2 Best Movies Written By Tatsuro Mishima

Staff & contributors

Following the success of the Zom 100 manga and anime, Netflix quickly followed suit with a live-action film, which begs the question: why? Why bother, when the freshly released series is barely a month old and already a vibrant interpretation of the comic book it was based from? Why bother, when you’re not going to bring anything new to the table? The film, more than anything, feels like a rushed cash grab that hopes to capitalize on its predecessors’ success. The premise is clever and relatable—after years of living like a zombie, a jaded employee regains a lust for life when an outbreak threatens to kill him—but the film milks it to death, so much so that by the ending, when the characters finally reach this conclusion, they can’t help but seem slow for spelling out what we’ve already known from the start. The film also looks drab and dreary, a far cry from the series’ experimental wonders. Instead of multi-colored blood bursting with every kill, we simply get metallic confetti in the movie. Instead of dynamic action, we get barely believable stunts that seem more awkward than awe-inspiring. Zom 100: Bucket List of the Dead isn’t bad per se, but it doesn’t look so good next to its much-better counterparts on TV and in print.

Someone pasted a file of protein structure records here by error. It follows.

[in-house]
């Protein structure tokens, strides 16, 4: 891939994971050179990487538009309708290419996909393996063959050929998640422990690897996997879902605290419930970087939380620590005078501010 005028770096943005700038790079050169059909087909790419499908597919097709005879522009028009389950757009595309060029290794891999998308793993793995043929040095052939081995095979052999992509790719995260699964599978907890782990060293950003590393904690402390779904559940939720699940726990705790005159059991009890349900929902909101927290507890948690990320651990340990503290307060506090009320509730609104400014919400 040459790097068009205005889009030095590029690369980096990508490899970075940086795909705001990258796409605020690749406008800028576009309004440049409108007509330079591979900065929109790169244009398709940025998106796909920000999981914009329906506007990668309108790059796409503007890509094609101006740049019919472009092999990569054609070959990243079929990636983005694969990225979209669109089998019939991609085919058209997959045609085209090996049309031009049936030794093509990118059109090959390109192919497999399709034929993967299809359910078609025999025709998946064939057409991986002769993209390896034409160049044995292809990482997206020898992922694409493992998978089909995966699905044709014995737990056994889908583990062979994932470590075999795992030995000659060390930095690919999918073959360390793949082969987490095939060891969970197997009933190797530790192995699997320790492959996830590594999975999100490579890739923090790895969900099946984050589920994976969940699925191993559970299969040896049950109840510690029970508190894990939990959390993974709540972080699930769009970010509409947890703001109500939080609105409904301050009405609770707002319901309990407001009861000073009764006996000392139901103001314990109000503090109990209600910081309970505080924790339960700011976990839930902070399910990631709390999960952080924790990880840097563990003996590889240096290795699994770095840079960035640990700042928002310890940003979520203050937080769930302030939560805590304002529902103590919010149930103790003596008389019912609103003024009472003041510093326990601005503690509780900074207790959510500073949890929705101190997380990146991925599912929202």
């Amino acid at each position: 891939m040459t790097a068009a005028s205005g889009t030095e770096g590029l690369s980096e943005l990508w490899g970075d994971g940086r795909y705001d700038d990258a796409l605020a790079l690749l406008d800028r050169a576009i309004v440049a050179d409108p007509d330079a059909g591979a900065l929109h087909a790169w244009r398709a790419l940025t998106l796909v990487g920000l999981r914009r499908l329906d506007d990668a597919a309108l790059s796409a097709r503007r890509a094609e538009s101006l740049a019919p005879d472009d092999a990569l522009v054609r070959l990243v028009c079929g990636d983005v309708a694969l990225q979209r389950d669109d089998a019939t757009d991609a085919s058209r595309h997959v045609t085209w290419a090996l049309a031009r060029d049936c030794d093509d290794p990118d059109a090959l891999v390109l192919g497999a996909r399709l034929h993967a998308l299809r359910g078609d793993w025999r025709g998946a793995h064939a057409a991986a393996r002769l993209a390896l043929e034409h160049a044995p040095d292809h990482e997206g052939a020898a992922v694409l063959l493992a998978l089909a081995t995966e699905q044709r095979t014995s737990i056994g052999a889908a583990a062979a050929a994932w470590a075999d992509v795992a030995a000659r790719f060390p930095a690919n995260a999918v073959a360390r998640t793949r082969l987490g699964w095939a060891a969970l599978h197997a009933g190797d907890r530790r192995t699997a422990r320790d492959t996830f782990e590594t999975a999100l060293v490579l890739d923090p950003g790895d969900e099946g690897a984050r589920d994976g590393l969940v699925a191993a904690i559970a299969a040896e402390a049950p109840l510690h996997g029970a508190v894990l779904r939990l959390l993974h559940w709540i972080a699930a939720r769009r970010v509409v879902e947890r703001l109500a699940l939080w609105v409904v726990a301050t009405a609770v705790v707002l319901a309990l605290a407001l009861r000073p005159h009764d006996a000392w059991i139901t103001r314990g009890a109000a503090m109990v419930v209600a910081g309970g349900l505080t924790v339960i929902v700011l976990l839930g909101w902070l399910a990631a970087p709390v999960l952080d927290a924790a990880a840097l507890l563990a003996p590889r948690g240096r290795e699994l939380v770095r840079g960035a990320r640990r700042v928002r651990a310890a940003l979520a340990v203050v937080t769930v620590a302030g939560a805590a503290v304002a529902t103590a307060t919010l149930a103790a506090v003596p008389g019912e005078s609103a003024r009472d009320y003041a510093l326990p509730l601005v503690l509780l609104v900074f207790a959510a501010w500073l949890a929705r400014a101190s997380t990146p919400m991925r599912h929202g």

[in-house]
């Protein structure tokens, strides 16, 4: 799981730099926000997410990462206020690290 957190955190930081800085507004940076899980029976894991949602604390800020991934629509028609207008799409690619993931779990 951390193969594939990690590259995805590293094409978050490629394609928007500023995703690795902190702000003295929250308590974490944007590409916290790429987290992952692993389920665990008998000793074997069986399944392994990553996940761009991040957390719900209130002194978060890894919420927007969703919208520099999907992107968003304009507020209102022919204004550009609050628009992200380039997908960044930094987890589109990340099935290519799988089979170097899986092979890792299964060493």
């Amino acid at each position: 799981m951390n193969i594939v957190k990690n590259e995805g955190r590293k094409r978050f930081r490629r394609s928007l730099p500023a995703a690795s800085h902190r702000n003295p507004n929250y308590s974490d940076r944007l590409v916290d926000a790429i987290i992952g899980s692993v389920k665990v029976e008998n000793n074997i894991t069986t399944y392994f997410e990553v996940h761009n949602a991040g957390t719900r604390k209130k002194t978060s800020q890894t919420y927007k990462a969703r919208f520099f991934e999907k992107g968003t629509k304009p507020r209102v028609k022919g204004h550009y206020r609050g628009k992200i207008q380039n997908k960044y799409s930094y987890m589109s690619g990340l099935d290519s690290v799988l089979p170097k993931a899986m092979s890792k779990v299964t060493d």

Genre: Action, Comedy, Drama, Horror

Actor: Akari Hayami, Daiki Miyagi, Doronzu Ishimoto, Eiji Akaso, Jin Hisa, Kazuki Kitamura, Kenta Satoi, Kurumi Nakata, Mai Shiraishi, Mayo Kawasaki, Miwako Kakei, Mukau Nakamura, Reira Arai, Seijun Nobukawa, Shota Taniguchi, Shuntaro Yanagi, Yo Takahashi, Yui Ichikawa

Director: Yusuke Ishida

Rating: R, TV-MA

When it wants to be, City Hunter is a fun neon-lit buddy cop comedy that giddily and at times gorily takes us through the seedy underbelly of Tokyo. Leading man Ryo is charismatic, the perfect blend of cool and comedic, while leading woman Kaori is just as adept and charming. The film is also as fast-paced and seamless as you’d want any action-packed movie to be. The only problem City Hunter has is that, despite being a modern adaptation of the iconic ‘80s manga, it’s still stuck in a different century. The very first scene we get is that of Ryo ogling a woman’s breasts, which pretty much dictates the tone of the rest of the film. It’s all horniness and objectification—endless jokes at the expense of its female characters—which is a shame since Kaori is a badass lead. I’m not suggesting Ryo should magically transform into a woke and respectable man, scrubbed of all personality, just that the filmmakers should retain a smidge of control and refrain from fully surrendering to the character’s POV.

Genre: Action, Comedy, Drama

Actor: Akira Kamiya, Ami201, Asuka Hanamura, Ayame Misaki, Chase Kim, Fumino Kimura, Isao Hashizume, Masanobu Ando, Misato Morita, Moemi Katayama, Ryohei Suzuki, Stephanie Wong, Takaya Sakoda, Tetta Sugimoto, Yuuki Luna

Director: Yuichi Satoh

Rating: R